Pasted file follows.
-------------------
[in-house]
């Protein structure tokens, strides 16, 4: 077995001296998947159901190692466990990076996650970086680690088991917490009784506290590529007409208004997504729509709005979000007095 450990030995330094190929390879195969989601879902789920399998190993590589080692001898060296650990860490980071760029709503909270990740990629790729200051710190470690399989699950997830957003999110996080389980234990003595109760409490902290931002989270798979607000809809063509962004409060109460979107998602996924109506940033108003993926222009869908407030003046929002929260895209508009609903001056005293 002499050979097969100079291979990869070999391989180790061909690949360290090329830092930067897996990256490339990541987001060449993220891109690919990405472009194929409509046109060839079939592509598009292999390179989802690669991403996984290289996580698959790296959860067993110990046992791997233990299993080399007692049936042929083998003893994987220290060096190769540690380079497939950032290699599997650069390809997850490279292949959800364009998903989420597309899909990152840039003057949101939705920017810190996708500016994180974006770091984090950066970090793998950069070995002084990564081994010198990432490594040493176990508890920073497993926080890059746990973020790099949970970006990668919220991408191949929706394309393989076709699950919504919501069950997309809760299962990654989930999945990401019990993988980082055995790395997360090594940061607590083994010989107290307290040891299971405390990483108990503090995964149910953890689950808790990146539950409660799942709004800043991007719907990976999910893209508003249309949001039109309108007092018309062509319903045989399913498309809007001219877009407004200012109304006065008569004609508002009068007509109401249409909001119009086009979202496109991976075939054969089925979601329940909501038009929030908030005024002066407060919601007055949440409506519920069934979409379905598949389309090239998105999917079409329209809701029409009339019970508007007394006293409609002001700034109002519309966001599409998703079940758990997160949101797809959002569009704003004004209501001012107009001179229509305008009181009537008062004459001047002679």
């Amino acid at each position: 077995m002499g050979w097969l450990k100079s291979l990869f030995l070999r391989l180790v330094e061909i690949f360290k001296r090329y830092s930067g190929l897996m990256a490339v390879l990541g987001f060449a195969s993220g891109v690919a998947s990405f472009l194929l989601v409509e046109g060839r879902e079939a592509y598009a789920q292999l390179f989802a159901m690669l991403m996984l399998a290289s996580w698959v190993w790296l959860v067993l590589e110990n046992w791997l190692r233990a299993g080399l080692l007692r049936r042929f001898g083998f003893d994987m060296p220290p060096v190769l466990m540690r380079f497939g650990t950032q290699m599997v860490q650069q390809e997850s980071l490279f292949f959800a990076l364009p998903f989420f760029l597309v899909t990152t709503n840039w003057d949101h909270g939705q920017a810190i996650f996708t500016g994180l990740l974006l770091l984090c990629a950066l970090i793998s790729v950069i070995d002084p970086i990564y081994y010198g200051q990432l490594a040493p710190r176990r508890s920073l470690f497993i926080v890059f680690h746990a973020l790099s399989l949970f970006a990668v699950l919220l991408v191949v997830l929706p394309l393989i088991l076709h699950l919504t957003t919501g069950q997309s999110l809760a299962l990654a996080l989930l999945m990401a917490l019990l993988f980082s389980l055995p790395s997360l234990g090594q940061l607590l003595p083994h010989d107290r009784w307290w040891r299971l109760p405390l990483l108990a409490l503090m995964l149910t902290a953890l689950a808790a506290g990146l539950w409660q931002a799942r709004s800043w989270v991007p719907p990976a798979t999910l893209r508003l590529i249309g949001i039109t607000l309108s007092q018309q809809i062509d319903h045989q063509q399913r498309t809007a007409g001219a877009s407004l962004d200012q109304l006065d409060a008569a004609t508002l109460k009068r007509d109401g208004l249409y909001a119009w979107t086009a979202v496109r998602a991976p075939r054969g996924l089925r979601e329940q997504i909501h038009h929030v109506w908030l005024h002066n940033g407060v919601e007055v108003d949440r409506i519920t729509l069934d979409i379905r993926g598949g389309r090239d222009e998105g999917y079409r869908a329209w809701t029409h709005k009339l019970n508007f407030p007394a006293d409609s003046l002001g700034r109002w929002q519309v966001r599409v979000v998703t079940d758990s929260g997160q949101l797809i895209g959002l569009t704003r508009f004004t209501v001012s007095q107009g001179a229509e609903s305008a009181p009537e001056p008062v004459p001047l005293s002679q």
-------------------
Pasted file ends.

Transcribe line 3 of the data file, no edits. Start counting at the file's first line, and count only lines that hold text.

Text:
């Amino acid at each position: 077995m002499g050979w097969l450990k100079s291979l990869f030995l070999r391989l180790v330094e061909i690949f360290k001296r090329y830092s930067g190929l897996m990256a490339v390879l990541g987001f060449a195969s993220g891109v690919a998947s990405f472009l194929l989601v409509e046109g060839r879902e079939a592509y598009a789920q292999l390179f989802a159901m690669l991403m996984l399998a290289s996580w698959v190993w790296l959860v067993l590589e110990n046992w791997l190692r233990a299993g080399l080692l007692r049936r042929f001898g083998f003893d994987m060296p220290p060096v190769l466990m540690r380079f497939g650990t950032q290699m599997v860490q650069q390809e997850s980071l490279f292949f959800a990076l364009p998903f989420f760029l597309v899909t990152t709503n840039w003057d949101h909270g939705q920017a810190i996650f996708t500016g994180l990740l974006l770091l984090c990629a950066l970090i793998s790729v950069i070995d002084p970086i990564y081994y010198g200051q990432l490594a040493p710190r176990r508890s920073l470690f497993i926080v890059f680690h746990a973020l790099s399989l949970f970006a990668v699950l919220l991408v191949v997830l929706p394309l393989i088991l076709h699950l919504t957003t919501g069950q997309s999110l809760a299962l990654a996080l989930l999945m990401a917490l019990l993988f980082s389980l055995p790395s997360l234990g090594q940061l607590l003595p083994h010989d107290r009784w307290w040891r299971l109760p405390l990483l108990a409490l503090m995964l149910t902290a953890l689950a808790a506290g990146l539950w409660q931002a799942r709004s800043w989270v991007p719907p990976a798979t999910l893209r508003l590529i249309g949001i039109t607000l309108s007092q018309q809809i062509d319903h045989q063509q399913r498309t809007a007409g001219a877009s407004l962004d200012q109304l006065d409060a008569a004609t508002l109460k009068r007509d109401g208004l249409y909001a119009w979107t086009a979202v496109r998602a991976p075939r054969g996924l089925r979601e329940q997504i909501h038009h929030v109506w908030l005024h002066n940033g407060v919601e007055v108003d949440r409506i519920t729509l069934d979409i379905r993926g598949g389309r090239d222009e998105g999917y079409r869908a329209w809701t029409h709005k009339l019970n508007f407030p007394a006293d409609s003046l002001g700034r109002w929002q519309v966001r599409v979000v998703t079940d758990s929260g997160q949101l797809i895209g959002l569009t704003r508009f004004t209501v001012s007095q107009g001179a229509e609903s305008a009181p009537e001056p008062v004459p001047l005293s002679q």